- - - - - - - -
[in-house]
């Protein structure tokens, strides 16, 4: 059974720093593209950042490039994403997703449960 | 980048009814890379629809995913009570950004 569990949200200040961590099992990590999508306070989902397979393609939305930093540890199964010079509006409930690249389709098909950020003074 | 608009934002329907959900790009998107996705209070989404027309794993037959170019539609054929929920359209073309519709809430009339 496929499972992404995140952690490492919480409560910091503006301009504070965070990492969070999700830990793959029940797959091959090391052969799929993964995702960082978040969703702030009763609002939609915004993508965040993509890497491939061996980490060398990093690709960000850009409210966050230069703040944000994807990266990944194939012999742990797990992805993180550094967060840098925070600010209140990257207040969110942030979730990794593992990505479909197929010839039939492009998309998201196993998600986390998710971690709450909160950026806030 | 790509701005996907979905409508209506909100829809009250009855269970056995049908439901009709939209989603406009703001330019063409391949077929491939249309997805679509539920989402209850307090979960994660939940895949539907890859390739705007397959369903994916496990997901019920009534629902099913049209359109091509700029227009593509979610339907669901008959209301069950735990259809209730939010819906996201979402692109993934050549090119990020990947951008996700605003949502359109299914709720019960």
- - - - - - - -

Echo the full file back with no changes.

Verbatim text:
[in-house]
């Protein structure tokens, strides 16, 4: 059974720093593209950042490039994403997703449960 | 980048009814890379629809995913009570950004 569990949200200040961590099992990590999508306070989902397979393609939305930093540890199964010079509006409930690249389709098909950020003074 | 608009934002329907959900790009998107996705209070989404027309794993037959170019539609054929929920359209073309519709809430009339 496929499972992404995140952690490492919480409560910091503006301009504070965070990492969070999700830990793959029940797959091959090391052969799929993964995702960082978040969703702030009763609002939609915004993508965040993509890497491939061996980490060398990093690709960000850009409210966050230069703040944000994807990266990944194939012999742990797990992805993180550094967060840098925070600010209140990257207040969110942030979730990794593992990505479909197929010839039939492009998309998201196993998600986390998710971690709450909160950026806030 | 790509701005996907979905409508209506909100829809009250009855269970056995049908439901009709939209989603406009703001330019063409391949077929491939249309997805679509539920989402209850307090979960994660939940895949539907890859390739705007397959369903994916496990997901019920009534629902099913049209359109091509700029227009593509979610339907669901008959209301069950735990259809209730939010819906996201979402692109993934050549090119990020990947951008996700605003949502359109299914709720019960």